Dr. Whitaker says there is an obvious "disparity" of obesity rates by race
A new study published in the June 2006 issue of the scientific journal The Archives of Pediatrics & Adolescent Medicine found that Hispanic 3-year-old children are much more likely to be obese than their African-American and Caucasian counterparts.
Lead researchers Dr. Robert C. Whitaker and Sean M. Orzol, both from Mathematica Policy Research, Inc. in Princeton, New Jersey, observed 2452 children born in 75 hospitals over 20 U.S. cities between 1998 to 2000 who were part of the Fragile Families and Child Well-Being Study.
The mothers involved were surveyed at birth, one year after birth and three years after birth answering questions regarding their ethnic background, education level, income level and access to food. This information was determined using the US Household Food Security Survey Module.
Over the three-year study, Dr. Whitaker and his research team measured the height and weight of the children born to the mothers in the study. Their body mass index (BMI) was measured and children with a BMI at the 95th percentile or higher for their age and sex were considered obese for this study.
The researchers wanted to try to pinpoint when obesity among various races and ethnic groups begins with their study, which included 19 percent Caucasian, 52.2 percent African-American, and 25.4 percent Hispanic children. The other 3.1 percent were another race or ethnicity.
As for the mothers in the study, 41 percent had at least some college or vocational education, 52.9 percent had income above poverty, and 79.5 percent of their children had full access to food.
At the end of the study, 18.4 percent of the children, or nearly 1 in 5 of them had become obese. Here was the breakdown for each race:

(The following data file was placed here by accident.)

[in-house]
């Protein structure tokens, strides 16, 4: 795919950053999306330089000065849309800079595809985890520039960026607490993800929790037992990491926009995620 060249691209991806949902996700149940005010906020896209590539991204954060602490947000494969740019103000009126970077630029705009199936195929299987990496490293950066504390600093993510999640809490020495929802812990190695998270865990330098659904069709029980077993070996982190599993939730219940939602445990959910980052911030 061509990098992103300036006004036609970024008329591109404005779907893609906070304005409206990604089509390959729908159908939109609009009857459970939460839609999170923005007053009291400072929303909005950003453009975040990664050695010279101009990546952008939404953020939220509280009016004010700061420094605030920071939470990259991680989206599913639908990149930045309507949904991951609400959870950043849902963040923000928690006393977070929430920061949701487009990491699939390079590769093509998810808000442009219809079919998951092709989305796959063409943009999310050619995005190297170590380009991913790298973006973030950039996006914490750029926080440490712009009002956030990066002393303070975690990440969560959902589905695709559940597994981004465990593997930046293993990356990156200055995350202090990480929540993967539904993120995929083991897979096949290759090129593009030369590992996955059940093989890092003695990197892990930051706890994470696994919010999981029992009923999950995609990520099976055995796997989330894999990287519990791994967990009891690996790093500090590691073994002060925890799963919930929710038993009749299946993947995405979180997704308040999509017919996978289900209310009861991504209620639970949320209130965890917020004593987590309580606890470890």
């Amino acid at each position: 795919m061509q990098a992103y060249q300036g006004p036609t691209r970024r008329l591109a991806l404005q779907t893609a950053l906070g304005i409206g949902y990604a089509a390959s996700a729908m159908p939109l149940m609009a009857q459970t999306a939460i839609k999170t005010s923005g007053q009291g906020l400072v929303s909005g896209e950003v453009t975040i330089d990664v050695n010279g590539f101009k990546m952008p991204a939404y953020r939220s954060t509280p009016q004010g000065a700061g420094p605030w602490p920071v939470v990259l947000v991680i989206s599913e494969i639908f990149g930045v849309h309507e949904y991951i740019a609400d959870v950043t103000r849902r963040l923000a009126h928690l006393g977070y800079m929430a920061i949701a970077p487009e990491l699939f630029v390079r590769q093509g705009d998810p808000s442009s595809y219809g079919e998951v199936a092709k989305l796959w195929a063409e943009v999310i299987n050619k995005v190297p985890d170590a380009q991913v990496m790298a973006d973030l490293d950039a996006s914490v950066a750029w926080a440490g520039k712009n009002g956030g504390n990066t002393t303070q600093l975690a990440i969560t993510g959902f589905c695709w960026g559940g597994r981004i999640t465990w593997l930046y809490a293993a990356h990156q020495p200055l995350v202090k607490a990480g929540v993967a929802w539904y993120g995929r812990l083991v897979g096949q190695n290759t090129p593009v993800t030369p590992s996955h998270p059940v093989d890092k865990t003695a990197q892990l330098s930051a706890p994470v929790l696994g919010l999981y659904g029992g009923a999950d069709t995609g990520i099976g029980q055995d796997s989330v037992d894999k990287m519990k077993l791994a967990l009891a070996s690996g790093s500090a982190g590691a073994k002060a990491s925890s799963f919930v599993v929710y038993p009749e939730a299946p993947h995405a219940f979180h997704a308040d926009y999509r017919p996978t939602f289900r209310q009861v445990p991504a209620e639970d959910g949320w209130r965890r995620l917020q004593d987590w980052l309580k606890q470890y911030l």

Hispanic - 25.8%
African-American - 16.2%
Caucasian - 14.8%
The conclusion of the researchers is that Hispanic children have a significantly higher risk of becoming obese than African-American and Caucasian children do. Even when the researchers adjusted the numbers to account for the mother's education level, household income, and access to food, the same results were found.
Dr. Whitaker said more research will be needed to analyze further why there is such a "disparity in obesity between Hispanic and non-Hispanic children" early in life.
"This research might benefit from more emphasis on qualitative studies across racial/ethnic groups of those cultural factors that can influence energy balance, such as how young children are nourished or spend their time," the authors note in the study.
One factor that was not mentioned in the study is the possibility that Hispanic parents have a different standard for what is deemed healthy for their children. Many of these families have lived in poverty in other countries and may see having a tummy as a sign of prosperity whereas African-American and Caucasian families would see that same level of being overweight as unhealthy. It's an idea that certainly warrants further study in future research.
Now that Hispanics have overtaken African-Americans as the largest minority in the United States, the results of this study are that much more important. What are we going to do to help educate Latinos about healthy living principles and will this information be readily available in a format they can understand? I know the illegal immigration and English as an official language topics are both very hot political issues right now, but the reality is we need to deal with this very real problem that will not go away on its own.
This study was funded by the Economic Research Service, the US Department of Agriculture, and the National Institutes of Health, among other private foundation donors.
You can e-mail Dr. Robert C. Whitaker about his study at firstname.lastname@example.org.